The Different Types of Student Loan Debt
By Patty Moore, a blogger interested in writing about her career, family, and her family’s finances. Patty is trying to be active on Twitter @WorkMomLife!
The wealthy can afford to pay cash for their children’s education. The rest of us usually need some financial aid, which can take the form of grants and scholarships, and if necessary, student loans. Grants are needs-based, while scholarships are offered on the basis of merit.
Both are “gift aid” – they don’t have to be repaid and thus are more desirable than student loans. Gift aid is available from the federal, state and local governments, businesses, non-profit organizations and other sources. For students who do not qualify for gift aid, or do not receive enough gift aid, student loans are available from the federal government and private lenders.
Student loans help pay the steep price of a college education. For the 2016-2017 academic year, the following average annual costs are representative:
- In-state public colleges: $24,610
- Private colleges: $49,320
These costs include tuition, fees, housing meals, books, supplies, transportation and personal expenses. The average undergraduate in 2017 is heading off with about $28,000 in student loan debt. Moreover, graduate school can significantly increase student loan debt.
Given these realities, it is essential to understand the student loan market so that you can select the right options for your circumstances.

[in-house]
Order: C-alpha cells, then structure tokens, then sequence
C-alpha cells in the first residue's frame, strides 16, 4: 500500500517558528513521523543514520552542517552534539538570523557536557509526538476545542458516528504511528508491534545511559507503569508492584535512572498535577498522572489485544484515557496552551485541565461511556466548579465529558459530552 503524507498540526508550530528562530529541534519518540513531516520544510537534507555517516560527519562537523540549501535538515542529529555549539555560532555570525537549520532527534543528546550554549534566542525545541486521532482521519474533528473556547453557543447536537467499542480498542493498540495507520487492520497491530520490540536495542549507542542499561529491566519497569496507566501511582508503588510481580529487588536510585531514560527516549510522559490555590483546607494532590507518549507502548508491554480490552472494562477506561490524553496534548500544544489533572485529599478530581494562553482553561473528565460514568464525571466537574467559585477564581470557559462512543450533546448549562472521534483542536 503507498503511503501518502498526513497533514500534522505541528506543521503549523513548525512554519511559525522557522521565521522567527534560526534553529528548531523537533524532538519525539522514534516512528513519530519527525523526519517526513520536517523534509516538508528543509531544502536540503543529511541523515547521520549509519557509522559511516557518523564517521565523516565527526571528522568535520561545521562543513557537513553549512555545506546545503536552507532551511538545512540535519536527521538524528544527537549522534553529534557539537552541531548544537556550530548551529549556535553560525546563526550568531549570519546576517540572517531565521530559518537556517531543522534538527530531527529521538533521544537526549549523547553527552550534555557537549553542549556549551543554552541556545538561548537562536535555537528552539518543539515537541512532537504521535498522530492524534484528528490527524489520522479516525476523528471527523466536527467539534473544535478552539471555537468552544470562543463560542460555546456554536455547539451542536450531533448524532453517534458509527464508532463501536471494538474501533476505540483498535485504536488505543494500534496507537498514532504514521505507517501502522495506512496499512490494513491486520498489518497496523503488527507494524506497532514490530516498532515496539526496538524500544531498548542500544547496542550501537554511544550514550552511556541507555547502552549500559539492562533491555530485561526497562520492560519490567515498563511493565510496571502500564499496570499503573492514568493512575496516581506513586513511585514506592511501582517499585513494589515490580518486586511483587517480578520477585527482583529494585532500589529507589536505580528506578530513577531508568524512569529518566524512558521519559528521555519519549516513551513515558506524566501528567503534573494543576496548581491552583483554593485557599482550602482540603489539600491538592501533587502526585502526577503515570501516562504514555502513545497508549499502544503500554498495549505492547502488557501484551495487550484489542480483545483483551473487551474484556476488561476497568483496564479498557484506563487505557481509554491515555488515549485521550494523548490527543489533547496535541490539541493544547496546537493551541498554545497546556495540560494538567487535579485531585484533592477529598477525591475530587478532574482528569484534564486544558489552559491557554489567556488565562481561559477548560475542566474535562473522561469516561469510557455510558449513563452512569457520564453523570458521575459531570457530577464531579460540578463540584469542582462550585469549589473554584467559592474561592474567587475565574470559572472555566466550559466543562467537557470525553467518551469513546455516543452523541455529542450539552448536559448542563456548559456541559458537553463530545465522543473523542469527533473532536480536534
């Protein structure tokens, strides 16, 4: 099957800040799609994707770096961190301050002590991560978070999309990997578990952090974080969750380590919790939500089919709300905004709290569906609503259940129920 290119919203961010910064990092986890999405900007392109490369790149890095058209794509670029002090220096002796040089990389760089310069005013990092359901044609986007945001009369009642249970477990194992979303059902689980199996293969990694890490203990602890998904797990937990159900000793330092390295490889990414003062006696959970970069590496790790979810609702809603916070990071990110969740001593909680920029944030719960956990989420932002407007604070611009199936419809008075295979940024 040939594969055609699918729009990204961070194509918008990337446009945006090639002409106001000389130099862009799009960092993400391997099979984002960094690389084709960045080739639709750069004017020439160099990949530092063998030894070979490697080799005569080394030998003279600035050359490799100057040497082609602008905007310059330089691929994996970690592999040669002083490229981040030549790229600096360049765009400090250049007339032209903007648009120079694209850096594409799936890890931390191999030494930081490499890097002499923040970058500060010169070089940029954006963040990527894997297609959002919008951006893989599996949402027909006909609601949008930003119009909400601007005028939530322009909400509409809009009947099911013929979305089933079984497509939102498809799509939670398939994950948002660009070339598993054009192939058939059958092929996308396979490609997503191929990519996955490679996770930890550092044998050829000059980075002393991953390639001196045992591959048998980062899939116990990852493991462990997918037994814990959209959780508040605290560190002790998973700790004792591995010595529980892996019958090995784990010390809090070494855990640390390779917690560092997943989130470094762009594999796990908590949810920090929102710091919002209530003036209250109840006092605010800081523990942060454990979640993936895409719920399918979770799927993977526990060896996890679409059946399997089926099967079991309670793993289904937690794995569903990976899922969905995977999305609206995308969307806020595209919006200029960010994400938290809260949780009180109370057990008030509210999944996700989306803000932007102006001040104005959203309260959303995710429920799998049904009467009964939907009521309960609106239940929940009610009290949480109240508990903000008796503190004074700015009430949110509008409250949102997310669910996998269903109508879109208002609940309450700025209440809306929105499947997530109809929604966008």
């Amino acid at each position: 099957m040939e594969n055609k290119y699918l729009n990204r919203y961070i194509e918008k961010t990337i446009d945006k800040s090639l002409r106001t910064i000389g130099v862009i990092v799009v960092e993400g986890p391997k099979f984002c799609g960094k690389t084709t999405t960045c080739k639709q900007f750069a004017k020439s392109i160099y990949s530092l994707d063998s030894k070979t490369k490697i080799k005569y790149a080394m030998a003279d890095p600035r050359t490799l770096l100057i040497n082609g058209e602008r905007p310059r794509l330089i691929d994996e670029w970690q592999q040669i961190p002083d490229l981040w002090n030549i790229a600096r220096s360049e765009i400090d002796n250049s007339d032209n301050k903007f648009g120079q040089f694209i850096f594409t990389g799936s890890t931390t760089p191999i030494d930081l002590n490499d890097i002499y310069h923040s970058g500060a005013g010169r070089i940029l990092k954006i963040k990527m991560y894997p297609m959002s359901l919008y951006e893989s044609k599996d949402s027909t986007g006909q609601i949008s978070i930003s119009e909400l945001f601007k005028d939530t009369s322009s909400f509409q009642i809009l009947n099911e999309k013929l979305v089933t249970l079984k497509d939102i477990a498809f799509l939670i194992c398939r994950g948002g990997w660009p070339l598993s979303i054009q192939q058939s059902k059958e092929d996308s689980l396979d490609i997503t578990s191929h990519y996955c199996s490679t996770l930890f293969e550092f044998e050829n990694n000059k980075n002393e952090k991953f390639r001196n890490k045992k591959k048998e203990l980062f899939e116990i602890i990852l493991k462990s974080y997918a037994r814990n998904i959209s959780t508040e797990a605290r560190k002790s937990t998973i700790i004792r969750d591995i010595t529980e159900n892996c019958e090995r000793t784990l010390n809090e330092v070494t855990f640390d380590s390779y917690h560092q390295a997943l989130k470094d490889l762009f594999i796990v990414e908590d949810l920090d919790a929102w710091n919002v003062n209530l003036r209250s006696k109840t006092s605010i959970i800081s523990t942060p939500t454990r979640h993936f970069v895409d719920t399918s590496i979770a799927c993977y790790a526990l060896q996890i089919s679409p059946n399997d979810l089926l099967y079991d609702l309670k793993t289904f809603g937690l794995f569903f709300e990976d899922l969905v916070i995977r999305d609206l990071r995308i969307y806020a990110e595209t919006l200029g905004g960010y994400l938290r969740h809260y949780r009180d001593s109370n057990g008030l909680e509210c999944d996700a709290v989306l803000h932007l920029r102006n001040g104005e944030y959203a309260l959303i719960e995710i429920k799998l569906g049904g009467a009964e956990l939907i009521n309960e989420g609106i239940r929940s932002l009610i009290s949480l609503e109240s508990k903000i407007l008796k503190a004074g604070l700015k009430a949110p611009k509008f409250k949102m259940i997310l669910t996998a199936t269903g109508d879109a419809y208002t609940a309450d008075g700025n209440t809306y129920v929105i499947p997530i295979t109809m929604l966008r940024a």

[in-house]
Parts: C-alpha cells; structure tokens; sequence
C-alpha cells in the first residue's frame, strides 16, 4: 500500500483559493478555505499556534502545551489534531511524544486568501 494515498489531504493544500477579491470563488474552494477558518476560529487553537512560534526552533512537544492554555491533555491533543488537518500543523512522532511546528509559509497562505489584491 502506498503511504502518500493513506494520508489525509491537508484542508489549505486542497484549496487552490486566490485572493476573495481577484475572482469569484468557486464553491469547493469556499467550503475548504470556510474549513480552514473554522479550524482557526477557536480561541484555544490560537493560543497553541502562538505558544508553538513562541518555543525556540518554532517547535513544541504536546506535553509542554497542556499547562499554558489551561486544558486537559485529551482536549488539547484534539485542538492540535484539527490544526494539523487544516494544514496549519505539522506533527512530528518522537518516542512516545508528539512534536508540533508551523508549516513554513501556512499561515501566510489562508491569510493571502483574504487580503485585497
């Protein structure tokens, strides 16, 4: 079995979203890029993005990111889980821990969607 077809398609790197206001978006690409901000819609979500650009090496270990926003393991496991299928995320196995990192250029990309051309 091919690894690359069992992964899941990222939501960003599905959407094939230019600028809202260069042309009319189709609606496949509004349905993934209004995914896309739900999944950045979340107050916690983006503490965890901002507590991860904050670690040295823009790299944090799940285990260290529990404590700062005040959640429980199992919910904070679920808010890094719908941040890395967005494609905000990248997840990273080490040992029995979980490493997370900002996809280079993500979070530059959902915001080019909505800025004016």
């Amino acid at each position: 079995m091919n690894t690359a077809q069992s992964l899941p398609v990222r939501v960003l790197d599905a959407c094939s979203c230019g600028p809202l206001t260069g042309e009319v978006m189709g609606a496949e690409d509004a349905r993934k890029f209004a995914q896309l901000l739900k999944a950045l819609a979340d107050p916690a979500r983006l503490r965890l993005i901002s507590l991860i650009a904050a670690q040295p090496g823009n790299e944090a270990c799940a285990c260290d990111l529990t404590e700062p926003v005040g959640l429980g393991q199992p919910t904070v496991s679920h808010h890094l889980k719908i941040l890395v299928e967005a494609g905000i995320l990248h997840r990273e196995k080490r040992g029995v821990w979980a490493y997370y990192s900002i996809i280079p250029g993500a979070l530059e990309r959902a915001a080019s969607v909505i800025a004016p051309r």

Federal Student Loans
It’s important to understand a few terms before evaluating the different loan programs:
- Grace period: A period of time (six months) after you graduate, drop out or are enrolled for less than half-time, when you don’t have to make student loan payments.
- Accrued interest: This is the interest that accrues on your loan when you are not repaying it. You need not repay your loan while you are attending an eligible school at least half-time, or in grace or deferment (postponement) status, or during certain periods within certain income-drive repayment plans.
- Subsidized loan: A loan that pays the accrued interest on your student loan when you are in a valid period on non-payment. It does not cover delinquent payments.
- Unsubsidized loan: A loan in which the interest must be paid regardless of the loan status. Interest accrues from the date of disbursement and continues until the loan is repaid.
- Independent student: Student who is at least 24 years old, or married, or a graduate or professional, or who is a member of the armed forces, or who meets certain other criteria.
- Dependent student: A student who doesn’t qualify as an independent student.
- Annual loan limits: The maximum amount you can borrow under an unsubsidized or subsidized loan program. Dependent student annual loan limits range from $5,500 to $7,500, depending on your year of matriculation. Independent student annual loan limits range from $9,500 to $12,500 for undergraduates, and $20,000 or graduate or professional students (unsubsidized only).